Google goes on the attack against Bard malware — here's how to protect yourself

Google Bard AI
(Image credit: Shutterstock)

Google has filed a lawsuit against scammers who impersonated its generative AI chatbot in an attempt to trick users into downloading malware.

Just like with OpenAI’s ChatGPT, scammers were quick to capitalize on the release of Google Bard earlier this year. Both AI tools weren’t immediately available to the public, and interested users needed to join a waitlist before getting access. In the meantime, scammers stepped in by promising fast access to both Bard and ChatGPT — for a price, of course.

According to a new blog post from Google, the search giant plans to take legal action against two groups of scammers that abused Bard online. While the first group leveraged the hype around generative AI to spread malware, the second allegedly weaponized the Digital Millennium Copyright Act (DMCA) to submit thousands of blatantly fraudulent copyright notices to harm the competition.

While fake copyright notices can be dangerous in their own right, tricking unsuspecting users into downloading malware when trying to access a service that is actually free is a worse offense in my opinion. Now that Google has filed a lawsuit in California against the scammers behind this campaign, this will likely become less of a problem going forward.

Still though, here’s what you need to look out for now when it comes to Google Bard scams online.

Abusing Facebook to spread malware

The scammers named in Google’s lawsuit used the wide reach and user base of Facebook to target unsuspecting users in their attacks.

They did this by creating several Facebook pages including “Google AI,” “AIGoogle,” and “AIGoogleBard.” To make these pages appear legitimate, they used Google’s logos, marketing colors and even pictures of the company’s CEO Sundar Pichai.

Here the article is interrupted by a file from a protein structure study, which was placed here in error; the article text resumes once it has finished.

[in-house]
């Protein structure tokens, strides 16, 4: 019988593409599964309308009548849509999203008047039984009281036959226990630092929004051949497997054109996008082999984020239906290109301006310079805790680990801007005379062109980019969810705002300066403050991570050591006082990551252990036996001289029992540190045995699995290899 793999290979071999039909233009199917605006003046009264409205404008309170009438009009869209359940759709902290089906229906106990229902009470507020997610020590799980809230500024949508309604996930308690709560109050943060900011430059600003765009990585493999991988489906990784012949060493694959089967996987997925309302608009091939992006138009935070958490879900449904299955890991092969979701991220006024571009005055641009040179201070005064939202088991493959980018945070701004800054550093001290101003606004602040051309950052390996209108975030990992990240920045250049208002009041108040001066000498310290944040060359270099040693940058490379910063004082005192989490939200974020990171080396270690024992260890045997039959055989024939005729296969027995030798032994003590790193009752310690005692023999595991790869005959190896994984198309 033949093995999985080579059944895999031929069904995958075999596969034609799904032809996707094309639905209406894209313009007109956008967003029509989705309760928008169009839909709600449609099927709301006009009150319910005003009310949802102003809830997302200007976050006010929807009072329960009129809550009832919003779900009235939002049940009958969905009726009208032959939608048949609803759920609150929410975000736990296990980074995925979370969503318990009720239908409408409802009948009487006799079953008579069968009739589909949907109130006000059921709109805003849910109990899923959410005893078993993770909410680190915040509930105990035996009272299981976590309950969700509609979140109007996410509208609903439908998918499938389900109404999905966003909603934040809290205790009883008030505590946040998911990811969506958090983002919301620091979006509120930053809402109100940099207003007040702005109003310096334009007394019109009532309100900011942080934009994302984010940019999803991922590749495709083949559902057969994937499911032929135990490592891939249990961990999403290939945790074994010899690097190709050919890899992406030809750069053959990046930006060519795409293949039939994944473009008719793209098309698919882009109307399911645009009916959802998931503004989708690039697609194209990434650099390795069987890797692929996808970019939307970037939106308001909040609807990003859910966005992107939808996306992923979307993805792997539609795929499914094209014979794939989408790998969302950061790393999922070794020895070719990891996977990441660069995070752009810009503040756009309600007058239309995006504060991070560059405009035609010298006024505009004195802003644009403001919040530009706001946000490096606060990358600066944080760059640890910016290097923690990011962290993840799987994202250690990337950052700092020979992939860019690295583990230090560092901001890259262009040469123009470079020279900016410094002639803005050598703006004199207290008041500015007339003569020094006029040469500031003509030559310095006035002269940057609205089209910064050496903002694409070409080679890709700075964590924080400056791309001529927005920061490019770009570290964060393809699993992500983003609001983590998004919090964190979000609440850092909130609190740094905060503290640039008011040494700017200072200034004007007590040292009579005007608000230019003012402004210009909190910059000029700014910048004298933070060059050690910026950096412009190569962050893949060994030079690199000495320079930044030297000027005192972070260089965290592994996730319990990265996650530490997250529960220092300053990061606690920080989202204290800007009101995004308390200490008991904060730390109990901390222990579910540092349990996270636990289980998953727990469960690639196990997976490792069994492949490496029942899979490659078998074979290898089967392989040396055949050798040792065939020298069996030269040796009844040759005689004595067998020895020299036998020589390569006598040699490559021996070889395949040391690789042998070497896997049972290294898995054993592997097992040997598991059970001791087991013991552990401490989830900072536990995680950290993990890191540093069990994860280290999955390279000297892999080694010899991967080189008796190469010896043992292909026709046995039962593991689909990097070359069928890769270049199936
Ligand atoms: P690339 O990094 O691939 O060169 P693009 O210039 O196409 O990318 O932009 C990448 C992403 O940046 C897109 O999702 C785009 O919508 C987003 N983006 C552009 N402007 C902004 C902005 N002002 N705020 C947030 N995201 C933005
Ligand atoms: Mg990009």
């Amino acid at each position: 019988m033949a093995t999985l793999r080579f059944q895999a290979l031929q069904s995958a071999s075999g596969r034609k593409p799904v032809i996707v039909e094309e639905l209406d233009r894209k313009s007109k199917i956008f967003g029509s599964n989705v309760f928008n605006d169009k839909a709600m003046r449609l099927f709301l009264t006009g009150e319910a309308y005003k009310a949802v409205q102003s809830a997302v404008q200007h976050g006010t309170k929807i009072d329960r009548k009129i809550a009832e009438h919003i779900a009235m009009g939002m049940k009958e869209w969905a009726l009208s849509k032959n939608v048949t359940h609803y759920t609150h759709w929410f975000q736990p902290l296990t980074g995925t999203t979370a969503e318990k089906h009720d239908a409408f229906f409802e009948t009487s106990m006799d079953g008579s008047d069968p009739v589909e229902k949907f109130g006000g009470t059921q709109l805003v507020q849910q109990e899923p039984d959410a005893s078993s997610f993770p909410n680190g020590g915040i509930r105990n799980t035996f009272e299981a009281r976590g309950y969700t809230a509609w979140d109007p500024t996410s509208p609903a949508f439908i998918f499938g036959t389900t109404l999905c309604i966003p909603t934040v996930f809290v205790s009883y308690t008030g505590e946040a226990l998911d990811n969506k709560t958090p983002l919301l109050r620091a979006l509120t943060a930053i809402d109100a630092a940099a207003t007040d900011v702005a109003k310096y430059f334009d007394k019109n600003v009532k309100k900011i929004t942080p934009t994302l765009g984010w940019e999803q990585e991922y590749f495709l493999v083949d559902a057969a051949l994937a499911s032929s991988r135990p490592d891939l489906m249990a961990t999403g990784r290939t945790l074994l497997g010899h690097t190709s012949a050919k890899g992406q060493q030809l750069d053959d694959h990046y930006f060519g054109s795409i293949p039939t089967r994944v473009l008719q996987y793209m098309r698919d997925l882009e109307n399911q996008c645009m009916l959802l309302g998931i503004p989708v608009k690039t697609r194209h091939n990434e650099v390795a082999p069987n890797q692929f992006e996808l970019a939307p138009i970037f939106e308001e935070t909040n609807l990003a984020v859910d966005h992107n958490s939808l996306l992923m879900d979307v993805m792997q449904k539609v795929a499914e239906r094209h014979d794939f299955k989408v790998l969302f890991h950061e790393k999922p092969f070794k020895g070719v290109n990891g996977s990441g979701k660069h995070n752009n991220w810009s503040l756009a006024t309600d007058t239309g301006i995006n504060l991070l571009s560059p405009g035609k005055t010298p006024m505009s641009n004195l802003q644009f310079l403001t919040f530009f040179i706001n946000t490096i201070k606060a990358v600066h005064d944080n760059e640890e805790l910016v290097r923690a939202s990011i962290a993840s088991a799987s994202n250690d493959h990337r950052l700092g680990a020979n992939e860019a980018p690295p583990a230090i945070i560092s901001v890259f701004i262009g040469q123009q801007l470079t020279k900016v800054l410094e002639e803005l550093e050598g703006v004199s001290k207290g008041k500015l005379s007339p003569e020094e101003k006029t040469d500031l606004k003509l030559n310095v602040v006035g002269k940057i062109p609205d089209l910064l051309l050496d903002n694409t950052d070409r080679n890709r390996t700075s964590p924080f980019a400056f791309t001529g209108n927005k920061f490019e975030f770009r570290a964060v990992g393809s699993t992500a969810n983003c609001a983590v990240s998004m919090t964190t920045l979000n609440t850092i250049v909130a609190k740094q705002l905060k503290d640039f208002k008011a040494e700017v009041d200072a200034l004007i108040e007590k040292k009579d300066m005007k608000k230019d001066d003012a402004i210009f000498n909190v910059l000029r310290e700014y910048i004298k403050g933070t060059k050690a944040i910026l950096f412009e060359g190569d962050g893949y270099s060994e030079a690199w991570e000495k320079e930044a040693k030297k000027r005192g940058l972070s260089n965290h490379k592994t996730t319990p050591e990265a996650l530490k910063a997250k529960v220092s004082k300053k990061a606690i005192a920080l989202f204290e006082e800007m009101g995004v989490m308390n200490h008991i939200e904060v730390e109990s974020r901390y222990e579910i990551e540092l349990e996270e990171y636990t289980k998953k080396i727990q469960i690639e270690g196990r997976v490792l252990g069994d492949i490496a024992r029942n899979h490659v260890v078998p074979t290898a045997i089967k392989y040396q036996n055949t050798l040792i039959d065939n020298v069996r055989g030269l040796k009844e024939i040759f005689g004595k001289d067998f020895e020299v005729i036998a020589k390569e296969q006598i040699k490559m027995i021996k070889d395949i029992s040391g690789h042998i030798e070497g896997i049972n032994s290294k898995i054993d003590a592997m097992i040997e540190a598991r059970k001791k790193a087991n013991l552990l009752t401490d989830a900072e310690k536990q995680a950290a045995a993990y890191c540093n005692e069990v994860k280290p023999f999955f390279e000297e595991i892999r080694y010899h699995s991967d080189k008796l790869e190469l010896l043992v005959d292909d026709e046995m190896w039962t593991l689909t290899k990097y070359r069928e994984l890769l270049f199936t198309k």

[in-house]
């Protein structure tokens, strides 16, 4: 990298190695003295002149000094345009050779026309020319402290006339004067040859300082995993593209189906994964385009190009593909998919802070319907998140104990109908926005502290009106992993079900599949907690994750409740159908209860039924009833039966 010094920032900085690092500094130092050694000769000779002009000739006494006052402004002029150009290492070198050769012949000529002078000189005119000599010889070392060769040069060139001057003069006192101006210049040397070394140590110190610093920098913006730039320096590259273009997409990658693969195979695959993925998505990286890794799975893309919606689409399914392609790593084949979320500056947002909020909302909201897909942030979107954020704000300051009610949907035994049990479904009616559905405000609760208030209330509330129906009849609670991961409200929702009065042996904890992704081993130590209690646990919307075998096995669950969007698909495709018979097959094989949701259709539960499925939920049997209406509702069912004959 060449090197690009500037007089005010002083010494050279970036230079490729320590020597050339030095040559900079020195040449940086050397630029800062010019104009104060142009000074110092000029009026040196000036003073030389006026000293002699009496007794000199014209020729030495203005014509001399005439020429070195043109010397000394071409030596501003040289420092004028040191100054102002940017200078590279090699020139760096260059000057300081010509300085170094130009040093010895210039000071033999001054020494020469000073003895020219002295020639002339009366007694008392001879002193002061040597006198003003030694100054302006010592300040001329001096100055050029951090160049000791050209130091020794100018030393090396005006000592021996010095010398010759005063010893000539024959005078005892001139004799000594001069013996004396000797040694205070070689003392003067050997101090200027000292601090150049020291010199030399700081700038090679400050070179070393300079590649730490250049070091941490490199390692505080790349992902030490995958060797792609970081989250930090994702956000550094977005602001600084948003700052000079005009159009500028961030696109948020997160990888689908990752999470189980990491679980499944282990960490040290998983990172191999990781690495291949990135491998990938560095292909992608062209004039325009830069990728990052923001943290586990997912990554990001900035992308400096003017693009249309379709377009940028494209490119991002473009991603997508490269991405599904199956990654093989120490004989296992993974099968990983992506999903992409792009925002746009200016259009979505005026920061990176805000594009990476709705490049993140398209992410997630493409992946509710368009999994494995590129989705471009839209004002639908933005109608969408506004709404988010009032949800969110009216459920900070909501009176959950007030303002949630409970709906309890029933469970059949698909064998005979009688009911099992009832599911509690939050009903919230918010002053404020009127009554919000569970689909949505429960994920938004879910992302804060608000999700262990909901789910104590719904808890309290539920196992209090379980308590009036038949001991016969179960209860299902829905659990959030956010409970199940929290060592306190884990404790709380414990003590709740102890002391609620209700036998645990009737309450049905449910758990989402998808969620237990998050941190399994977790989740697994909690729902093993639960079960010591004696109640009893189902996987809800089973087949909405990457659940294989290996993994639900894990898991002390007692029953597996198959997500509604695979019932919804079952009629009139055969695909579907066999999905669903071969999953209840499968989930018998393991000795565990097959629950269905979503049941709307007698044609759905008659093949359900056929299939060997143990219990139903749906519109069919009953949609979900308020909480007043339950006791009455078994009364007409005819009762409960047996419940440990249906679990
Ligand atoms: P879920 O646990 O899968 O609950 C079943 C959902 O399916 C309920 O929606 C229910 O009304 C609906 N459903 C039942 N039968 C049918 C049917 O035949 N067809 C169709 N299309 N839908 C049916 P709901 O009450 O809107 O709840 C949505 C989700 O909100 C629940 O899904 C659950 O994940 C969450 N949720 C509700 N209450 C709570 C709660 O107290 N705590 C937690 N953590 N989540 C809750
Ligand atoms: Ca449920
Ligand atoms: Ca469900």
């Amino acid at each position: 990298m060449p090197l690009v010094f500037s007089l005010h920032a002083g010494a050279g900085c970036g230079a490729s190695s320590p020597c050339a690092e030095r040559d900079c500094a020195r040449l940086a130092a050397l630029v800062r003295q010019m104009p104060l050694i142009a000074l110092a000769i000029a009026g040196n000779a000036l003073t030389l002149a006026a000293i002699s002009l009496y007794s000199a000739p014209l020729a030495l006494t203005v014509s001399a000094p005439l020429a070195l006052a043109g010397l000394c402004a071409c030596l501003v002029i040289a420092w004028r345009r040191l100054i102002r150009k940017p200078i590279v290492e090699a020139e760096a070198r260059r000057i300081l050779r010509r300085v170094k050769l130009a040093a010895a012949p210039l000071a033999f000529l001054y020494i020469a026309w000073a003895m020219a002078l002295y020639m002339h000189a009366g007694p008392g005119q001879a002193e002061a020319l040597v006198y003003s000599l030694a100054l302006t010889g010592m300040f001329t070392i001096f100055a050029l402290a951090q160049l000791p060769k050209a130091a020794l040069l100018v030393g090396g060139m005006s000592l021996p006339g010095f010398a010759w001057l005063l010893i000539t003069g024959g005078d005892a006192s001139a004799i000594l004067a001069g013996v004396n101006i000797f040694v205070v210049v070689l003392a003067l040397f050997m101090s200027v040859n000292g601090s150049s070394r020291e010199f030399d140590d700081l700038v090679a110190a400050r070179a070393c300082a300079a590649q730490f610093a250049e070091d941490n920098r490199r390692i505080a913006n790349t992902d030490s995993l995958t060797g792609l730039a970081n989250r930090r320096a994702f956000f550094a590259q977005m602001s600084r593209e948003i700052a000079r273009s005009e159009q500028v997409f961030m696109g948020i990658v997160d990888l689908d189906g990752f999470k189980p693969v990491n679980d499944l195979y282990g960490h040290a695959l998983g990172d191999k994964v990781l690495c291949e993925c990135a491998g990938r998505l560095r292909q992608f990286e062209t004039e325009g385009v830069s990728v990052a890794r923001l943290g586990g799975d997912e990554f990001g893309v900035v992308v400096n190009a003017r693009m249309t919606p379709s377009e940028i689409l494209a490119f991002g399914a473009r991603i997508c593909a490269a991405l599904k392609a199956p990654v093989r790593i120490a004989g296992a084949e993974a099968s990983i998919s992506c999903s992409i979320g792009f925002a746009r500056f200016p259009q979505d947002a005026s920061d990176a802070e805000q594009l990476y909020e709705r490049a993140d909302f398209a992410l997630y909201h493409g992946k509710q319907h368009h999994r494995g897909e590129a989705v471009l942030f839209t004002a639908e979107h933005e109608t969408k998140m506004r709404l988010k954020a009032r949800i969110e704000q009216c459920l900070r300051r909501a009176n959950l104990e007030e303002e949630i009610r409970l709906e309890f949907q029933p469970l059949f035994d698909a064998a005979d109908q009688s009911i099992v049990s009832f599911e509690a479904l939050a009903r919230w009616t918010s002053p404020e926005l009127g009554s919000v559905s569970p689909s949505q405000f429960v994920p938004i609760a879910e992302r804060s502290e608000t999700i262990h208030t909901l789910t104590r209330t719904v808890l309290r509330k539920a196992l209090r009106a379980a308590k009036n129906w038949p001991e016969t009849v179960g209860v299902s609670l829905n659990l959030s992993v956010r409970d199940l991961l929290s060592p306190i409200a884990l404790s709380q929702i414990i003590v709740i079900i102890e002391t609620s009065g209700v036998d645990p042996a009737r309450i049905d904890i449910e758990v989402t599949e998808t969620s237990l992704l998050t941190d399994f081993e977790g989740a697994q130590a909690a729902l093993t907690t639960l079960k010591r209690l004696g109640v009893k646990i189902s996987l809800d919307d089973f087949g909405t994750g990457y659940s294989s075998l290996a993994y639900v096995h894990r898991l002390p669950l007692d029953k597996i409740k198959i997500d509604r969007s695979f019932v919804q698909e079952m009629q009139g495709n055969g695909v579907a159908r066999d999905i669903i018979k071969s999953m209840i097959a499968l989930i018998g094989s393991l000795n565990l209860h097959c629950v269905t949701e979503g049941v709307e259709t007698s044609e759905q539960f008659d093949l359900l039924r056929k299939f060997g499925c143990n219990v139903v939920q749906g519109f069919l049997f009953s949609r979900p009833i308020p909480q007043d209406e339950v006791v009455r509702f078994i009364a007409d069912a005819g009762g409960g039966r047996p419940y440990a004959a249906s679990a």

Google Bard is entirely free to use online — you can access it here. However, the Facebook pages created by the scammers responsible encouraged people to “download” Bard instead. At the same time, they also ran ads on the social media network that encouraged unsuspecting users to do the same thing.

Both these fake Facebook pages and ads led people to malicious websites where they downloaded malware onto their computers instead of Google Bard. While Google hasn’t said which malware strain was used in these attacks, it did reveal that the malware was then used to steal their Facebook and other social media accounts.

How to stay safe when using generative AI tools

A woman looking at a smartphone while using a laptop

(Image credit: Shutterstock)

Creating a sense of urgency is one of the main ways that hackers, cybercriminals and even scammers trick people into falling for their schemes. In this case though, by hiding access to its generative AI tool behind a waitlist, Google did most of the work for the scammers.

For this reason, you always want to be extra careful when trying to gain access to a new tool or software product. If there’s a waitlist, then you want to be on the lookout for anyone saying they have a trick or hack to bypass it. Doing your own research is also important as a simple web search would have revealed that there currently isn’t a Google Bard app, so any Facebook page or ad suggesting you could download the new tool would be immediately suspicious.

To protect yourself from malware and other viruses that can end up on your computer from trying to get quick access to Google Bard or other new generative AI tools, you should be running one of the best antivirus software solutions on your PC. The same goes for your Mac with the best Mac antivirus software and for your smartphone with the best Android antivirus apps.

Scammers and other cybercriminals will likely continue to use these same tactics as new AI tools are released, so it’s up to you to do your due diligence when it comes to newly released products. 

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Anthony Spadafora
Senior Editor Security and Networking

Anthony Spadafora is the security and networking editor at Tom’s Guide where he covers everything from data breaches and ransomware gangs to password managers and the best way to cover your whole home or business with Wi-Fi. Before joining the team, he wrote for ITProPortal while living in Korea and later for TechRadar Pro after moving back to the US. Based in Houston, Texas, when he’s not writing Anthony can be found tinkering with PCs and game consoles, managing cables and upgrading his smart home.